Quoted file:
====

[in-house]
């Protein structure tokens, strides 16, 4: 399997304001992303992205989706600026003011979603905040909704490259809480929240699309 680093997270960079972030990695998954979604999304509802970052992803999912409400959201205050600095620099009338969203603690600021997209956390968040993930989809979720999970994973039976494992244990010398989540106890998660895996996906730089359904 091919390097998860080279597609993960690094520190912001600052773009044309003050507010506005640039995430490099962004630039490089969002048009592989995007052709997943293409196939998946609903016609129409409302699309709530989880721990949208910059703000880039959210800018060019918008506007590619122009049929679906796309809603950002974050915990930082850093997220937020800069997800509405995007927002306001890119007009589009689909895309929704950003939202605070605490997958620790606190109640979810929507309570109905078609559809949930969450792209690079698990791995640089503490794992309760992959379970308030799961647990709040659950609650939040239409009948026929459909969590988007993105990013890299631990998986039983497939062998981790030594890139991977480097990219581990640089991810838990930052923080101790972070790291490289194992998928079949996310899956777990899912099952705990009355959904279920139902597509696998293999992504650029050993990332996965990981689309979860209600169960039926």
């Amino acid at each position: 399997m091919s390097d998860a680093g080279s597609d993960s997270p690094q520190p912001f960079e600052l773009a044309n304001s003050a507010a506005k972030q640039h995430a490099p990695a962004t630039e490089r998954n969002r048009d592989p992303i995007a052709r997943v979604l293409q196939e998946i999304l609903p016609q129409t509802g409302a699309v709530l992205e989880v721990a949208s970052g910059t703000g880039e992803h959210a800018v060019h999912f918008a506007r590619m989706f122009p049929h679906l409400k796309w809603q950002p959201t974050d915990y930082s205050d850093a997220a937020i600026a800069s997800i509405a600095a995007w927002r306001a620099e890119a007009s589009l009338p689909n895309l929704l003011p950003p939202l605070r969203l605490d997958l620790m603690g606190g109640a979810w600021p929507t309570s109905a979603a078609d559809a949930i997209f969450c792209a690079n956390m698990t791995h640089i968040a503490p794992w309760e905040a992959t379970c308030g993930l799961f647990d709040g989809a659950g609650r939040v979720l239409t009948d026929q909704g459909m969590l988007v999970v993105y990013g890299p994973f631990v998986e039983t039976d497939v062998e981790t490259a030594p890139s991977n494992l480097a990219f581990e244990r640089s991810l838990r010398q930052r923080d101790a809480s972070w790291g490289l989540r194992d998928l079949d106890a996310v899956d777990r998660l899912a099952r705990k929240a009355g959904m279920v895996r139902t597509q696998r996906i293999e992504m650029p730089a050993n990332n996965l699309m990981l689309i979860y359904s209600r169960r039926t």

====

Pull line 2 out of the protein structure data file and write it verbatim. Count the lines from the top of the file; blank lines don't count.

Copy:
């Protein structure tokens, strides 16, 4: 399997304001992303992205989706600026003011979603905040909704490259809480929240699309 680093997270960079972030990695998954979604999304509802970052992803999912409400959201205050600095620099009338969203603690600021997209956390968040993930989809979720999970994973039976494992244990010398989540106890998660895996996906730089359904 091919390097998860080279597609993960690094520190912001600052773009044309003050507010506005640039995430490099962004630039490089969002048009592989995007052709997943293409196939998946609903016609129409409302699309709530989880721990949208910059703000880039959210800018060019918008506007590619122009049929679906796309809603950002974050915990930082850093997220937020800069997800509405995007927002306001890119007009589009689909895309929704950003939202605070605490997958620790606190109640979810929507309570109905078609559809949930969450792209690079698990791995640089503490794992309760992959379970308030799961647990709040659950609650939040239409009948026929459909969590988007993105990013890299631990998986039983497939062998981790030594890139991977480097990219581990640089991810838990930052923080101790972070790291490289194992998928079949996310899956777990899912099952705990009355959904279920139902597509696998293999992504650029050993990332996965990981689309979860209600169960039926």